After Sounes admitted to not reading the regulations, inquiry lawyer Kate Grange asked what steps he did take to familiarize himself with the project and with Approved Document B.

Sounes pointed to the use of fire consultants and claimed that the design responsibilities should have fallen on design-build contractor Rydon.

However, the lawyer pointed to a document between Studio E and Rydon that specified Studio’s duties. They included: “seek to ensure that all designs comply with the statutory requirements” and “with other consultants, where appointed, develop the scheme designs, agree with the contractor the type of construction and quality selection of materials.”

In addition, it also came to light that the tenant management organization had breached regulations in the appointment of Studio E in the first place. Studio E reportedly, deliberately deferred a chunk of its fees to stay under the threshold that would trigger an open public tender for design services.

The practice also admitted to having no experience in overcladding or refurbishing high-rises, meaning that it would’ve been unlikely that the firm would have won any public competitive procurement process.

Instead, the Studio landed the job “on the back of its work for the local council on the linked Kensington Academy and Leisure Centre.”

Natalie Oxford, CC-SA-BY 4.0, via Wikimedia Commons

The Architects’ Journal reports that the company appointed Alan Clark of Carter Clark as liquidator at the end of April.

Meanwhile, Studio E associate Neil Crawford blamed the government for not amending the regulations on cladding systems when there were known problems.

In mid-March, the Inquiry panel decided to suspend the hearings in light of the COVID-19 pandemic, however, prior to the suspension, Studio E Architects continued to testify, revealing that Sounes urged his client for the Grenfell Tower refurbishment to not show the fire brigade the fire safety plans because the brigade might support “a severe interpretation of the regulations.”

When questioned, Sounes said that he didn’t want to show the LFB because he hadn’t been able to discuss the notes made by the RBCK.

In addition to this it was noted the Studio E prepared the National Building Specification documents, which state that all produced used comply with the standard for systemized building envelopes by the Center for Window and Cladding Technology.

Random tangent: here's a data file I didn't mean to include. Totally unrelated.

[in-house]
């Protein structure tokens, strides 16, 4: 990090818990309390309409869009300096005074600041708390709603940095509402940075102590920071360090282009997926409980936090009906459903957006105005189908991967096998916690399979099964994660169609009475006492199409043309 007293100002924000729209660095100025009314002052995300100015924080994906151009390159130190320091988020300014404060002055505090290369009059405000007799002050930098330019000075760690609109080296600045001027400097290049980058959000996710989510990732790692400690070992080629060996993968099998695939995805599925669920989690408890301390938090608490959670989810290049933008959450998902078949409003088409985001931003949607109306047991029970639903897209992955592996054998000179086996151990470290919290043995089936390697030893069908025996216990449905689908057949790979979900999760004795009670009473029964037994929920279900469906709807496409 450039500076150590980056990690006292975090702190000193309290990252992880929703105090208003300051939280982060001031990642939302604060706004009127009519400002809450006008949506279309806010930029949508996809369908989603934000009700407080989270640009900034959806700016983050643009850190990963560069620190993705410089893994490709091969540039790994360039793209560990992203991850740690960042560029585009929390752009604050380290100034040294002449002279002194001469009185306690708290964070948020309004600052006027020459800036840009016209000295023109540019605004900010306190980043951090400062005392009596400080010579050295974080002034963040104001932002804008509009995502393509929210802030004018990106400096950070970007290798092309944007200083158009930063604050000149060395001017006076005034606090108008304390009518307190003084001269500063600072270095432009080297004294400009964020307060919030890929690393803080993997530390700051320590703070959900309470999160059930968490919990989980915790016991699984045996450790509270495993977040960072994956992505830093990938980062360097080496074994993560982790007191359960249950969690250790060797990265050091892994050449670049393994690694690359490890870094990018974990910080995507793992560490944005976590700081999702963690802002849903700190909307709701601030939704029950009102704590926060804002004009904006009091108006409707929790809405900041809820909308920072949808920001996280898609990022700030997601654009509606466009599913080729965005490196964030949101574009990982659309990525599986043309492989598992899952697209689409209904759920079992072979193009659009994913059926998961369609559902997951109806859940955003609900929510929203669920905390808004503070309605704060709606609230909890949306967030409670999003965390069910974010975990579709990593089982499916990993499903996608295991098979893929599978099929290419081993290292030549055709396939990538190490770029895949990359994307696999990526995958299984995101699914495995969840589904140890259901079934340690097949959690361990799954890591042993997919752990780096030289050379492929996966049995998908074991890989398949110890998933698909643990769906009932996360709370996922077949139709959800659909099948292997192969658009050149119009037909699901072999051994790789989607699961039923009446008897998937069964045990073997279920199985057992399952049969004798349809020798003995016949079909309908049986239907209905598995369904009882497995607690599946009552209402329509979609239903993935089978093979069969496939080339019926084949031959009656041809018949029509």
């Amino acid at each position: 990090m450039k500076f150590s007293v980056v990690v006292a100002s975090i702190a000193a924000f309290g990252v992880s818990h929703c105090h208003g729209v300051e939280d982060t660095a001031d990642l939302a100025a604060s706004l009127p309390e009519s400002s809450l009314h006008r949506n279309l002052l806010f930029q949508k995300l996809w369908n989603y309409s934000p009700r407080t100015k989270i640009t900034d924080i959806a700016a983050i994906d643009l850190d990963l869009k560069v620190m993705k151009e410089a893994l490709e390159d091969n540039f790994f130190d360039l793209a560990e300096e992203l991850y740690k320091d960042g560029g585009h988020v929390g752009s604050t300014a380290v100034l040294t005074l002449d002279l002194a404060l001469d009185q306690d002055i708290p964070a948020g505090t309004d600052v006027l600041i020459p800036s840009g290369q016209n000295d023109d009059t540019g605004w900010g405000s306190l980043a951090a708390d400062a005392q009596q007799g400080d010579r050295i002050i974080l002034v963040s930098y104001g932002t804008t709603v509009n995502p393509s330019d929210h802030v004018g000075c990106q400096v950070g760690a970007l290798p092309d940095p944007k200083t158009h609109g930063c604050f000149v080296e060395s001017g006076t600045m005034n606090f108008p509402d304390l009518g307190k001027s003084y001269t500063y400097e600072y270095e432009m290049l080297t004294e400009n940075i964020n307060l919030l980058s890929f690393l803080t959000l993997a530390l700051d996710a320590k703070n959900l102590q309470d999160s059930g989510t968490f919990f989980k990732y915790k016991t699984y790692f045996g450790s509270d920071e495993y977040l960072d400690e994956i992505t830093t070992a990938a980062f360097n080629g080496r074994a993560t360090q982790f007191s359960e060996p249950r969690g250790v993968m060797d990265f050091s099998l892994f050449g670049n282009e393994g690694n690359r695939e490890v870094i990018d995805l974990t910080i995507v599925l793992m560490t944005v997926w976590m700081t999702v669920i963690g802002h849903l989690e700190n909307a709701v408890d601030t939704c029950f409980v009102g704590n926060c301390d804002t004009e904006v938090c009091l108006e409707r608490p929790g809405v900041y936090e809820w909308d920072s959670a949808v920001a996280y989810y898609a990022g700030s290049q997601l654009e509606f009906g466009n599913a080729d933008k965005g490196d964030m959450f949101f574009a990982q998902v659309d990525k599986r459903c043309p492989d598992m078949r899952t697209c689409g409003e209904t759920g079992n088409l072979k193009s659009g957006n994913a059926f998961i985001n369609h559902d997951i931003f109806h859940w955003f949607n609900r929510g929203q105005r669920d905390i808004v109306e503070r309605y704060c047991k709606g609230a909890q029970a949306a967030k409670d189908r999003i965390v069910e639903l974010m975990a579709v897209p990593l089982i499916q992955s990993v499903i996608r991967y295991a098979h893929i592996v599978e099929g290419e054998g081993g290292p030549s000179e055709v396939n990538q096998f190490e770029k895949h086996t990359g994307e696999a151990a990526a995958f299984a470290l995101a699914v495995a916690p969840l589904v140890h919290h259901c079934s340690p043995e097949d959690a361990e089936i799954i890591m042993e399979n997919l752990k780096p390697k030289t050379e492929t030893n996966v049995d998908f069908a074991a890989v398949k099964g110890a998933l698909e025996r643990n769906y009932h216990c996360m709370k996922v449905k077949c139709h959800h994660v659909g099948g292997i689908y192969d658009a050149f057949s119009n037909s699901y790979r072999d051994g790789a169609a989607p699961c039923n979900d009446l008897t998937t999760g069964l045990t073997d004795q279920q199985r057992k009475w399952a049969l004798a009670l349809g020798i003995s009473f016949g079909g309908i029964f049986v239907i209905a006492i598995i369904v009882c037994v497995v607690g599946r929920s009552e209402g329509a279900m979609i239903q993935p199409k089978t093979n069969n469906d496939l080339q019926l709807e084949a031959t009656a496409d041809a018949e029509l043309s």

Yet, Studio E specified Celotex FR5000 aluminum foil insulation for the cladding system, even though architect Thomas Rek testified that he had not checked whether that material met standards. The product ultimately used was the Celotex RS5000.

What Now

According to documents filed at Companies House (the United Kingdom’s registrar of companies), Studio E owes:

  • 19,115 pounds (as of April 14) to four employees;
  • 68,775 pounds to the Department of Employment;
  • 10,000 pounds in rent; and
  • 80,000 pounds in trade and expense creditors.

According to the Architects’ Journal, “Balancing against these and other liabilities was a sum expected from HMRC of around 48,000 pounds. No assets were available to unsecured creditors, and the total estimated deficiency to creditors was 142,412 pounds.”

Studio E Architects was formed in 1994, while a separate company, Studio E Limited Liability Partnership, was registered in 2007. The latter shuttered in 2014, owing creditors more than 200,000 pounds at the time.

The Grenfell commission had originally been on the Partnership books in 2012, and then was subsequently taken on by the main firm.

Inquiry Update

While the Inquiry panel has said that it won’t make a firm prediction on when the hearings will resume, organizers reportedly are hoping to restart in July with limited attendance.


Tagged categories: Accidents; Business matters; EMEA (Europe, Middle East and Africa); EU; Fire; Good Technical Practice; Health and safety; Laws and litigation; Safety